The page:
Common sense suggests that cooperation is good and conflict, by and large, is bad. To economists, however, the benefits of conflict are clear at different levels: not only at the macro level, in the fruitful effects of free-market competition, but also at the level of individuals and firms. Conversely, cooperation can have negative effects, as when collusion occurs in a marketplace.
Conflict and cooperation manifest themselves in countless ways: in the workplace, we cooperate in project teams but compete for promotion; firms compete, but aim to avoid competitive pressure through product differentiation and collusion; countries compete to attract business by lowering taxes but collaborate via trade agreements. Issues such as these are key to the work of scholars in the Conflict and Cooperation theme, whose research ranges across fields including emerging markets, bargaining, leadership, information sharing, social choice theory, competition policy and oligopoly theory.
The Conflict and Cooperation team uses methods ranging from multilevel analysis and growth modelling to field experiments and game theory. Subjects are studied not only in static contexts but dynamic ones, for example analysing how people learn to cooperate in organisations and how conflicts evolve over time. Its members are drawn from across the faculty, including the departments of economics, quantitative economics, and organisation and strategy, along with UNU-Merit academics. The faculty’s strengths in both fundamental and applied game theory are key to the team’s work, with significant potential for exploring game-theoretical applications in business research. In recent years, SBE has organised two world-leading conferences in this area, GAMES 2016 and EARIE 2017.
Iwan Bos has received the International Journal of Economic Theory's Lionel McKenzie Prize, which is awarded to scholars aged 40 or under who have made an outstanding contribution to economic theory. He joins his CoCo and SBE colleague Jean-Jacques Herings, who claimed the prize in 2008, on IJET's honour roll.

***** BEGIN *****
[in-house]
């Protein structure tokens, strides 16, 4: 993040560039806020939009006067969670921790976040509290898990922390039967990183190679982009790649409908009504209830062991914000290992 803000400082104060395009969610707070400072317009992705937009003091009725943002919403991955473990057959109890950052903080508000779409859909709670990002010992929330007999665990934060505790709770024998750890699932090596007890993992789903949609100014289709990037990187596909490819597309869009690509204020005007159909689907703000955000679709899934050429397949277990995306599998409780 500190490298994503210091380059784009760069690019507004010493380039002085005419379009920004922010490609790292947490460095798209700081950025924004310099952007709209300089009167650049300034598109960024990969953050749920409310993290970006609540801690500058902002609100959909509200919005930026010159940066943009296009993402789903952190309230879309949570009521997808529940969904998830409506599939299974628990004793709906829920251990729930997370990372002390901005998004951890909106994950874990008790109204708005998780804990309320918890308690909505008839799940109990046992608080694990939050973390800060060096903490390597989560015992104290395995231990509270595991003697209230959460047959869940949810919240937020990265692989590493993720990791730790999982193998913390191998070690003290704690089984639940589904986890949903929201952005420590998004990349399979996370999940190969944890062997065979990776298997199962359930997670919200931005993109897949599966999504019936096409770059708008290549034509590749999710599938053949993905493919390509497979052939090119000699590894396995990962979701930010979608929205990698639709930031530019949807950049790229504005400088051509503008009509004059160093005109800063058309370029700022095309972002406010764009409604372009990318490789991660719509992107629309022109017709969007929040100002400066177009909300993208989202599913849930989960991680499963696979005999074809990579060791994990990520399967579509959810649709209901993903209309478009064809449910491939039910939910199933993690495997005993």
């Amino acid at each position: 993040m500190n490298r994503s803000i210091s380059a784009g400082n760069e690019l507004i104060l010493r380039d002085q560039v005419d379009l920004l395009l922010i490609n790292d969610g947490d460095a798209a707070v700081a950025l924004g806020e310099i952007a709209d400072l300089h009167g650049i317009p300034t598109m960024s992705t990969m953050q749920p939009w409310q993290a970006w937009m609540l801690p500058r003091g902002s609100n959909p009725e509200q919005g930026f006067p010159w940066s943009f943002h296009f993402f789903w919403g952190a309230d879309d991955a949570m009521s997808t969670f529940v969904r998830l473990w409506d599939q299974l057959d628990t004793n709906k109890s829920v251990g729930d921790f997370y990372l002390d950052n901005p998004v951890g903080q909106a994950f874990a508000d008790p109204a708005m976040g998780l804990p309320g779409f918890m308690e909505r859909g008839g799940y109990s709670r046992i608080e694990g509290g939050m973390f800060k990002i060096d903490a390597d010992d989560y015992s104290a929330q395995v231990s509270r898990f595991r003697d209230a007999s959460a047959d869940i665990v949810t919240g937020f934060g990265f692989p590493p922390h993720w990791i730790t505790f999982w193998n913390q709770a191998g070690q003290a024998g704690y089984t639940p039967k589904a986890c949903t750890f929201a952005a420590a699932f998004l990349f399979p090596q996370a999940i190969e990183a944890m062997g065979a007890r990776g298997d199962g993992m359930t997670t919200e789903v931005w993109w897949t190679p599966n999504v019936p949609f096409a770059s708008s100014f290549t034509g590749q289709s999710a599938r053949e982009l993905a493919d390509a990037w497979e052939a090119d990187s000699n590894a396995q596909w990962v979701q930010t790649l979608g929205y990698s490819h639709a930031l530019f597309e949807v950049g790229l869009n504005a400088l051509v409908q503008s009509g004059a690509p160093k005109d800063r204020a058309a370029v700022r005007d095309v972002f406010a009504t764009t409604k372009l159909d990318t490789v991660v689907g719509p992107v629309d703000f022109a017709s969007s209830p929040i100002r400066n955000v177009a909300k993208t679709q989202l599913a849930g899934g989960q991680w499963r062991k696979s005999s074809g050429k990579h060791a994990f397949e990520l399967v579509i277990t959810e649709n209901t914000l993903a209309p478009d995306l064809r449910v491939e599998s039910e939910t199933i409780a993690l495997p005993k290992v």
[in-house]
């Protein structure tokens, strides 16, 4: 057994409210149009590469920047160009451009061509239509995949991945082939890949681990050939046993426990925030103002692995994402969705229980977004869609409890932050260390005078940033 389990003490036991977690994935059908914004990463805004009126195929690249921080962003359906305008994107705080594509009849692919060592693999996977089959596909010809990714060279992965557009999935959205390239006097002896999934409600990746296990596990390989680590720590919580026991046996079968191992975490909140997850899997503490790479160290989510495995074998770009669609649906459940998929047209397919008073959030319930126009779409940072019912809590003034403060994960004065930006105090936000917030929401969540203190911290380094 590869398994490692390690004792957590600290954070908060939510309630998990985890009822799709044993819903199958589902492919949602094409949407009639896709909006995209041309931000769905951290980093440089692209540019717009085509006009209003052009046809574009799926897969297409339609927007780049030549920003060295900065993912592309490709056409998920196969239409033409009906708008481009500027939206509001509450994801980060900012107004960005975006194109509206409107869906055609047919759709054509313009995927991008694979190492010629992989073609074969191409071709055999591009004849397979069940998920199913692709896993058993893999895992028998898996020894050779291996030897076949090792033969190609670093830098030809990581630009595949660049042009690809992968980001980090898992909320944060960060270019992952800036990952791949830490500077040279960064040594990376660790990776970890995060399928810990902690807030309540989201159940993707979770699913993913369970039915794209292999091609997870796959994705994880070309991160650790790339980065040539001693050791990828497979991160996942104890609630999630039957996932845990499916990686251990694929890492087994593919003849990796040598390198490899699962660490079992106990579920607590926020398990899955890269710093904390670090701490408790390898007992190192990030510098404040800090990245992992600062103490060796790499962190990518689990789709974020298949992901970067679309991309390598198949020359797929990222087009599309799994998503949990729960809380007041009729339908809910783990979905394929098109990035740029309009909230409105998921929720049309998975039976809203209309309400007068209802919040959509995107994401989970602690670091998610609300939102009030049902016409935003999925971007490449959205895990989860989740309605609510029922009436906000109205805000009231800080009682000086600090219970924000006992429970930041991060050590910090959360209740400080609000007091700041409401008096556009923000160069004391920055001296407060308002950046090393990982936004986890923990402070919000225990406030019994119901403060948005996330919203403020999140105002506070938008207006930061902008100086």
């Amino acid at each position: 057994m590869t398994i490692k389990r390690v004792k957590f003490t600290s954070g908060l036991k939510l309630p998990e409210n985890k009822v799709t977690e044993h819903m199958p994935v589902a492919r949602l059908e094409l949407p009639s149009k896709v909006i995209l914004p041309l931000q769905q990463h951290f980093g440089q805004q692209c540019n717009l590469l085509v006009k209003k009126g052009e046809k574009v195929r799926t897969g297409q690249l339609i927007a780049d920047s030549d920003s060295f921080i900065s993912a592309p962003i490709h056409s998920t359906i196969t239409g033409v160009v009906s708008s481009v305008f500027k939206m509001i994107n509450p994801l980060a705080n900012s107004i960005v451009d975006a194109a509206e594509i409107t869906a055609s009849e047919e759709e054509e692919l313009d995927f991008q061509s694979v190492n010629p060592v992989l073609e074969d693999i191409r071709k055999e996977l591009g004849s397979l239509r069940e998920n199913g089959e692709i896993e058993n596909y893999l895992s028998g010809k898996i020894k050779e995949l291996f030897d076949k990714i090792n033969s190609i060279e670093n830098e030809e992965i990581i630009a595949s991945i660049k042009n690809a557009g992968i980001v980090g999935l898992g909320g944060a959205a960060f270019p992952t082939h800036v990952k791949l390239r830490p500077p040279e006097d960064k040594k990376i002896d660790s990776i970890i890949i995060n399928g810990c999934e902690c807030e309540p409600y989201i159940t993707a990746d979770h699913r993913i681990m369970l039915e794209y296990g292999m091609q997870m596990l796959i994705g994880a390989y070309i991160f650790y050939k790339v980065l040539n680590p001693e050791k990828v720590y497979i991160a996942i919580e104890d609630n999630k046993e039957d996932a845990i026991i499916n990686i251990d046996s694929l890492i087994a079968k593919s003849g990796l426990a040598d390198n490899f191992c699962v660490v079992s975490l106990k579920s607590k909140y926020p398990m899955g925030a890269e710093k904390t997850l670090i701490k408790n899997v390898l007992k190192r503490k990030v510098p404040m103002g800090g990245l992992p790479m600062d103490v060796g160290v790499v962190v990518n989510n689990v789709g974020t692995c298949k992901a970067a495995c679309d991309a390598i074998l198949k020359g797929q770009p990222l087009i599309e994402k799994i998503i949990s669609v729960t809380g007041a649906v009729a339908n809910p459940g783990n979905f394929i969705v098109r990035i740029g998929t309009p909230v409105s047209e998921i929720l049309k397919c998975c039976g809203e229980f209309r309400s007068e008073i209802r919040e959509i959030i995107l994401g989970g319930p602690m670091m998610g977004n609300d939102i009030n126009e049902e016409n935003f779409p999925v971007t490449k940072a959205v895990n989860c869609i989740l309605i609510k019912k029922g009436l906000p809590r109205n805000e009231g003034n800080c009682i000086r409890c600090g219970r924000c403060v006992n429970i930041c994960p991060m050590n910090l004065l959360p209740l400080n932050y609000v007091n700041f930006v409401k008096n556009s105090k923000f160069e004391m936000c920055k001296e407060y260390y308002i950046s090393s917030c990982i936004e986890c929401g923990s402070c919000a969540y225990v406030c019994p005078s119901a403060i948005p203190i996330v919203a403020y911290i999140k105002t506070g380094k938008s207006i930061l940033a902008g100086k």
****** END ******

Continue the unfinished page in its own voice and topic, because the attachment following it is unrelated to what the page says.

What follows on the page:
"Reasoning about others" may seem like an exotic intellectual exercise, but all of us do it every day, says Andrés Perea. That's why talking to non-experts about something as complex as epistemic game theory isn't as difficult as you'd think.... and what's more, it can be a lot of fun, too.
In financial networks, when one firm defaults others may follow, and clearing procedures aim to sort out who gets paid and who goes bankrupt. Jean-Jacques Herings' co-authored research tests whether decentralised clearing processes are any better than centralised ones at untangling the bankruptcy mess.
What's the secret to making a big impact as a small research group? Hannes Guenter, associate professor of organisational behaviour at SBE, looked at academic teams and found fascinating insights into the best strategies for success, as measured by publications in high-impact journals.
Maastricht University, 8 September 2018
Andrés Perea, associate professor of quantitative economics at SBE spoke on epistemic game theory at Maastricht's annual festival of pleasure, arts and science. His lecture was entitled 'Epistemic Game Theory: Reasoning about Other People's Thoughts'/'Epistemische Speltheorie: Redeneren over Andermans Gedachten'.
Getting the right amount – and the right kind – of conflict and cooperation is important for teams, departments and organisations alike. Yet what is 'right' depends on the context. We collaborate with organisations on research questions such as the (re-)design of tasks, teams and organisations, or which leadership, culture or HR strategy might be the best fit
Game theory is concerned with the analysis and design of games. The central question in designing a game is: how can we be sure to aggregate and decide on the basis of the right information when we know people behave strategically? Examples abound, from the design of voting systems for political elections, where we want people to vote truthfully, to auctions, where we want bidders to bid truthfully. The design and implementation of such games are central to game theory and social choice theory
Conflict of interest between individuals or groups is often deliberately engineered to generate incentives for effort provision. Examples include job promotion and bonus schemes based on relative performance, architecture and innovation contests, and sports competitions. With my research, I aim to contribute to a better understanding of behaviour and institutional design in competitions such as these